Joanne Hill case: Mother convicted of murdering disabled daughter

A woman with a history of mental illness who killed her four-year-old disabled daughter by drowning her in the bath has been convicted of murder.

Joanne Hill, 32, from Connah’s Quay in north Wales, admitted to police that she had killed Naomi Hill on 26 November 2007 by forcibly holding her under water in the bath at their home. After driving around with her in the car for eight hours she then took Naomi, who had mild cerebral palsy and needed to wear callipers, to a nearby hospital.

The case was heard during a two-week trial at Chester Crown Court. Hill denied murder but pleaded guilty to manslaughter on the grounds of diminished responsibility. The court heard that she had a history of mental health problems, including a diagnosis of post-natal depression following Naomi’s birth, and had attempted suicide in 2000.

Murder verdict

But the jury decided that she had made a deliberate and conscious decision to kill her daughter and returned a verdict of murder. Judge Elgan Edwards issued a life sentence with a minimum term of 15 years in jail.

In a statement, Naomi’s father, Simon Hill, said: “It has been said in court that Naomi suffered with cerebral palsy. This is not true. Naomi did not suffer at all. She lived life to the full and was an inspiration to us all. Naomi took everything in her stride and enjoyed doing everything that four-year-olds do, if only slightly slower.”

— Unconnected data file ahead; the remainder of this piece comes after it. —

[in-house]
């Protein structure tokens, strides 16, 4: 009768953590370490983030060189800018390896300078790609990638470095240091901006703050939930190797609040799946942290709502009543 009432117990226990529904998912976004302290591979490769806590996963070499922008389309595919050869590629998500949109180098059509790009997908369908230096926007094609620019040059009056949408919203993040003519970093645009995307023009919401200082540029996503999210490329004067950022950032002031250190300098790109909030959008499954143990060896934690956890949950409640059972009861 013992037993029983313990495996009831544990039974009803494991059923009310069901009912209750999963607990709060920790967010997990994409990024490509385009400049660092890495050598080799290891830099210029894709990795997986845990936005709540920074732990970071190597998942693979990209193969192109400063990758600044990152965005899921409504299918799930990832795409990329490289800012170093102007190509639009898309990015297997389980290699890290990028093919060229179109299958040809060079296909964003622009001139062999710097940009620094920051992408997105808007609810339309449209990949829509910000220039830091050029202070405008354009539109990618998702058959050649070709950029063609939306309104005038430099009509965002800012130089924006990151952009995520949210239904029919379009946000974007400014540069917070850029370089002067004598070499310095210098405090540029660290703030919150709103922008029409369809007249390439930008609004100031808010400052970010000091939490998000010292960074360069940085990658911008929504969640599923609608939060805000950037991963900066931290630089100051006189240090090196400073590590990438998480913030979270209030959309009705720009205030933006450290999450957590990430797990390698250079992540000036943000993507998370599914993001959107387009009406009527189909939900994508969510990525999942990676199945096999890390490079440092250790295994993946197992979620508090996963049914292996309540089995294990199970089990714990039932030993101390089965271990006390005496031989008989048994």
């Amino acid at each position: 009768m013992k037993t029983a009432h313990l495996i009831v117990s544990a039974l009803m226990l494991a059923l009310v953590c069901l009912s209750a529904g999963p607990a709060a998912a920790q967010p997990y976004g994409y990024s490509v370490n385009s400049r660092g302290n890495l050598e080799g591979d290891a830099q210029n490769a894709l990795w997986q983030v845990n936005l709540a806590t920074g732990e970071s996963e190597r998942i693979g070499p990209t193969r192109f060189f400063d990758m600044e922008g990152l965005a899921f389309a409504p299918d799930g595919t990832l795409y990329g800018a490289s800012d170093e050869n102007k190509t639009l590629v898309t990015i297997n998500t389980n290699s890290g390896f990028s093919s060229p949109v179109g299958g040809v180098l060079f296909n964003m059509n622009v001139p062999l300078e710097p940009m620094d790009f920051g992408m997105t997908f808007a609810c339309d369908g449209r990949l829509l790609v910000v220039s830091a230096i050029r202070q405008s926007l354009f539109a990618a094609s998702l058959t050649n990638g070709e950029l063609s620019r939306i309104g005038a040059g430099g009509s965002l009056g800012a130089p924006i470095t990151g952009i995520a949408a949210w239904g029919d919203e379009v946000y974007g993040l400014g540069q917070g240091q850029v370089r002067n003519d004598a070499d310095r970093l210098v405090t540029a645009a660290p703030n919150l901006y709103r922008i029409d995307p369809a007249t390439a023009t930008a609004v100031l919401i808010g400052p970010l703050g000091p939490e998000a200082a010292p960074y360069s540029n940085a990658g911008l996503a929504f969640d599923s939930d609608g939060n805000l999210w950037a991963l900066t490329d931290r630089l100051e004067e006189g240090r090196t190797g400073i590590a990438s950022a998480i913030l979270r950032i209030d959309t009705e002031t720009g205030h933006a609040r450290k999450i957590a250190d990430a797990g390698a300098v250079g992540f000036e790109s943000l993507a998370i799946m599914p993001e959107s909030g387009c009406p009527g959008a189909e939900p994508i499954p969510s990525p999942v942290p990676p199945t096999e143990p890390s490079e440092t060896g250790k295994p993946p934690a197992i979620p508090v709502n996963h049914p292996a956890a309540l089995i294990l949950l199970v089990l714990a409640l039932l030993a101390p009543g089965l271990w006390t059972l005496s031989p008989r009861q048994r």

Following the sentence, Disability charity Scope warned that negative portrayals of disability were creating “shame and stigma”. Chair Alice Maynard added: “This means that the parents of disabled children don’t get the advice that they need to understand and deal positively with their child’s impairment or condition. Tragically, in this instance, this combination of factors proved lethal.”

The case prompted North Wales NHS Trust to carry out an interim review of the care and treatment Joanne Hill received prior to the incident. A spokesperson for the trust said that a “number of recommendations” had already been implemented to improve operational policies. He added that a full review of the case would be carried out by the Flintshire Safeguarding Children Board.

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